Coffee stales very quickly after grinding and grinding coffee immediately before brewing has the single largest impact on taste out of all the variables. You can taste the difference in as little as 15 minutes post grind. The quality and consistency of the grind is also of great importance which rules out using the "blade type" spice and coffee grinders. You can get an inexpensive burr grinder for as little as $50-60, but you can get a legitimately very good one - the Capresso Infinity - for $90. I used one of these for several years before moving up to entry level commercial grinders starting around $400-500.


4. Scale

Aside from having freshly ground coffee, the second most important variable in making a great cup of coffee is the coffee to water ratio (1:15 to 1:18). The quickest and simplest way to do this is with a responsive scale weighing your carafe, coffee, brewer and the water as you add it. There are dozens of inexpensive scales on Amazon of varying performance, but the Hario v60 Scale is the standard.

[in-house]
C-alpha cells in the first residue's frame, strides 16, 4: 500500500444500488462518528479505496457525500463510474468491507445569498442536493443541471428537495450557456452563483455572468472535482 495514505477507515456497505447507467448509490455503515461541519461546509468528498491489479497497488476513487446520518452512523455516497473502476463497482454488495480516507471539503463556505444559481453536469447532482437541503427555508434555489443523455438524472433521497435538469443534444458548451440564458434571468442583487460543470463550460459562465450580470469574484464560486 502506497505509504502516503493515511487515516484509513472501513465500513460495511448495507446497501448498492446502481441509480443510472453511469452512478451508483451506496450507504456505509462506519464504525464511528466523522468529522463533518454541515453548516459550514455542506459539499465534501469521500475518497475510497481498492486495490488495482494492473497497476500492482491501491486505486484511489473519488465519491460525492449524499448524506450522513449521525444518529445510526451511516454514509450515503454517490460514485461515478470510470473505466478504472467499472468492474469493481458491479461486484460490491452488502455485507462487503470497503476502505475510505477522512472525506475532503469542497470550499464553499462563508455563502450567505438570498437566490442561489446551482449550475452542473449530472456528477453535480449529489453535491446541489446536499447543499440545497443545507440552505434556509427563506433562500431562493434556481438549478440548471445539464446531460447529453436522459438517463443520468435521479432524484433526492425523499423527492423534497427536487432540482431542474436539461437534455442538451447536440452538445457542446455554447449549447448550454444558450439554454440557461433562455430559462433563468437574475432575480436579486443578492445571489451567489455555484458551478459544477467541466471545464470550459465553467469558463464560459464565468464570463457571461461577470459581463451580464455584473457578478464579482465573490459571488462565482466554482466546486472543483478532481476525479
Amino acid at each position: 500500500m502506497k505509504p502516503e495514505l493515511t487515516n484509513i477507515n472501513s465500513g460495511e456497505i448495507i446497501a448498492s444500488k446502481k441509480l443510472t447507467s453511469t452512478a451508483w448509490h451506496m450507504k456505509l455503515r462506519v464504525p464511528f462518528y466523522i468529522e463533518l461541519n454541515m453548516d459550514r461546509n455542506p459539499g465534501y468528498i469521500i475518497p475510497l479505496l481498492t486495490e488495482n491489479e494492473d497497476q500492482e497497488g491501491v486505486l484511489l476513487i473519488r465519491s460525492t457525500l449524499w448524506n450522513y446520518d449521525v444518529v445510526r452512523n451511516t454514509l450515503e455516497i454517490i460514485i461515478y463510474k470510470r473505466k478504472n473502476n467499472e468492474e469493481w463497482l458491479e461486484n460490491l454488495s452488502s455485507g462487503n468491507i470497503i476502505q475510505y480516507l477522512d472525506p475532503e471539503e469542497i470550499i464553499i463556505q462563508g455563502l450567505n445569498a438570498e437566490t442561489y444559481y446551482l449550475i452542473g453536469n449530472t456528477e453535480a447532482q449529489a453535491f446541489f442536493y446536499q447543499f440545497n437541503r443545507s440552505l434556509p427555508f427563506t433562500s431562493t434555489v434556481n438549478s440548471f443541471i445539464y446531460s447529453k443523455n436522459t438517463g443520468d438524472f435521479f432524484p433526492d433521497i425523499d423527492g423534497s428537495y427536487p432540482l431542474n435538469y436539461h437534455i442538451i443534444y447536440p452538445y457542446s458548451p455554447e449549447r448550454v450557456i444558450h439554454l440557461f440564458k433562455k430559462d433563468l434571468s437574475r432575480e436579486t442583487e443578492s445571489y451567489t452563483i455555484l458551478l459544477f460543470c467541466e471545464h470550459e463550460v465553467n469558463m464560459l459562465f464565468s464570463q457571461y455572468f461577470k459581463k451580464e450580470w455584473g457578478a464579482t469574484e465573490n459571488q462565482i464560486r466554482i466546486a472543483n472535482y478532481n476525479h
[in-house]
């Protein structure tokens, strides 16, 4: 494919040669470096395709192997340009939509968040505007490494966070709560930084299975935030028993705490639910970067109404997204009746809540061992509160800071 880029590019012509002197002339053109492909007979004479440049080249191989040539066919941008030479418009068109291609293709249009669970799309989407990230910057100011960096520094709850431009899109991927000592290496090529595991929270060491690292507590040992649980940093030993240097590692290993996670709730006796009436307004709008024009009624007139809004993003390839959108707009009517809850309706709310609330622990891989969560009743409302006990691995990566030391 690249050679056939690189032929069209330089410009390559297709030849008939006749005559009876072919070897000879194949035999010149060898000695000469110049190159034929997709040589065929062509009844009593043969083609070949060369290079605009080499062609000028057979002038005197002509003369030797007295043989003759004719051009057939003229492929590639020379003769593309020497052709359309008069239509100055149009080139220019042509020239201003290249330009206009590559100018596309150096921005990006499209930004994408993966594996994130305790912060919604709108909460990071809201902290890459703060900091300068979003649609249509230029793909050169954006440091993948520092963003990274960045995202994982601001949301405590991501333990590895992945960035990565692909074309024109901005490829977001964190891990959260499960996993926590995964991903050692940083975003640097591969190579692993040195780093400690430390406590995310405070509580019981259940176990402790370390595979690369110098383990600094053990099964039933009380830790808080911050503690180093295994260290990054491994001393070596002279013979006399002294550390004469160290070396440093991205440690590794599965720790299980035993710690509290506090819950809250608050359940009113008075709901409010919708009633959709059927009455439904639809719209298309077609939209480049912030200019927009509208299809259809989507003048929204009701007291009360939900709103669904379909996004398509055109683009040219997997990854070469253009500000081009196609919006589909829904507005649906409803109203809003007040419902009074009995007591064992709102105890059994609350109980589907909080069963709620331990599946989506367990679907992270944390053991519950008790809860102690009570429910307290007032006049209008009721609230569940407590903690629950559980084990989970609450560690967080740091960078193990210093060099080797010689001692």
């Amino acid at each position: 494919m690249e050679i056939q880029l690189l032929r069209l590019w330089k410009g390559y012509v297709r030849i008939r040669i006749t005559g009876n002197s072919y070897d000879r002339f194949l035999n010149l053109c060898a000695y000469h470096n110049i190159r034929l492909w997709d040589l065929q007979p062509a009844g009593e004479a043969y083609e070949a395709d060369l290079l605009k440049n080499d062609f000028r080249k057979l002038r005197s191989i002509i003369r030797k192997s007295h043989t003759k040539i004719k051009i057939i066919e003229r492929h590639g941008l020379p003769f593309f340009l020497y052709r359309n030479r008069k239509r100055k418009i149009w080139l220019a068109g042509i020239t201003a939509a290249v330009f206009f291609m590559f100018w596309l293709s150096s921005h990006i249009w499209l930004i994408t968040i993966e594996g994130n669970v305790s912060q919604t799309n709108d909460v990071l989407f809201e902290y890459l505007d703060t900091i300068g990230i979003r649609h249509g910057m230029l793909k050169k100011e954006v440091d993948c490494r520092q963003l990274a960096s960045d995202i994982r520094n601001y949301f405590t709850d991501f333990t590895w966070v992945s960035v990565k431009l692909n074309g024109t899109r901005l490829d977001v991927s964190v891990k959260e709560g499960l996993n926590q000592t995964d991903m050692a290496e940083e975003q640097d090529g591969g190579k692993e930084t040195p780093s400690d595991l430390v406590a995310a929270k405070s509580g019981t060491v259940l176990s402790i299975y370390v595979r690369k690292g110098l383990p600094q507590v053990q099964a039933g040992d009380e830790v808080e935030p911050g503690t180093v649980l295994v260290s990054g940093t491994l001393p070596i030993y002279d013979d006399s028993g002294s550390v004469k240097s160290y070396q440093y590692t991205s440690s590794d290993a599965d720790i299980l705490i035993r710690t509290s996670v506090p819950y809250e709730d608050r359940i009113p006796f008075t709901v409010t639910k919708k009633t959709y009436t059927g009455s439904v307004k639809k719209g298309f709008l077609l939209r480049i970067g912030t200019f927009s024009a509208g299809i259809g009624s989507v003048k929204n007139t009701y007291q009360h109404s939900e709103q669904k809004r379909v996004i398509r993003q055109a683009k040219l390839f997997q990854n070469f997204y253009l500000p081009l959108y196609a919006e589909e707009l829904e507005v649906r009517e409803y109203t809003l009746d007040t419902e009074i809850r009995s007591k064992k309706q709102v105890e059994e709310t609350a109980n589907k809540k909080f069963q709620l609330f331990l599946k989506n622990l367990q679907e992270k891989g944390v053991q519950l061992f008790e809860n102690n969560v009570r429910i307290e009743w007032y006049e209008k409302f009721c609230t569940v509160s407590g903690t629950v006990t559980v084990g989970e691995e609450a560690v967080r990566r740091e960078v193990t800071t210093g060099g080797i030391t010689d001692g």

$50-60 ea

This is one of those cheaper coffee scales that looks like it would do an acceptable job:


The only downside to the Hario is that it does NOT like to get wet. I've flooded mine, and it dries out after several days and works again, but a bad overflow can kill it for awhile. I haven't completely killed one...yet. :)

5. Carafe/Mug/Cup

The simplest thing is to just brew straight into the mug or cup your serving in, but you can also brew into dedicated carafes. Both Hario and Kalita have dedicated carafes that fit their brewers. The advantage of these is that the brewer and carafe are a single unit so your weights are far more accurate when pouring water. They're also a lot more stable (safer) during the brewing.

Kalita Server Carafe


Hario Glass Range Server - there are a few for the Hario, I like the looks of this one.


6. Brewing Station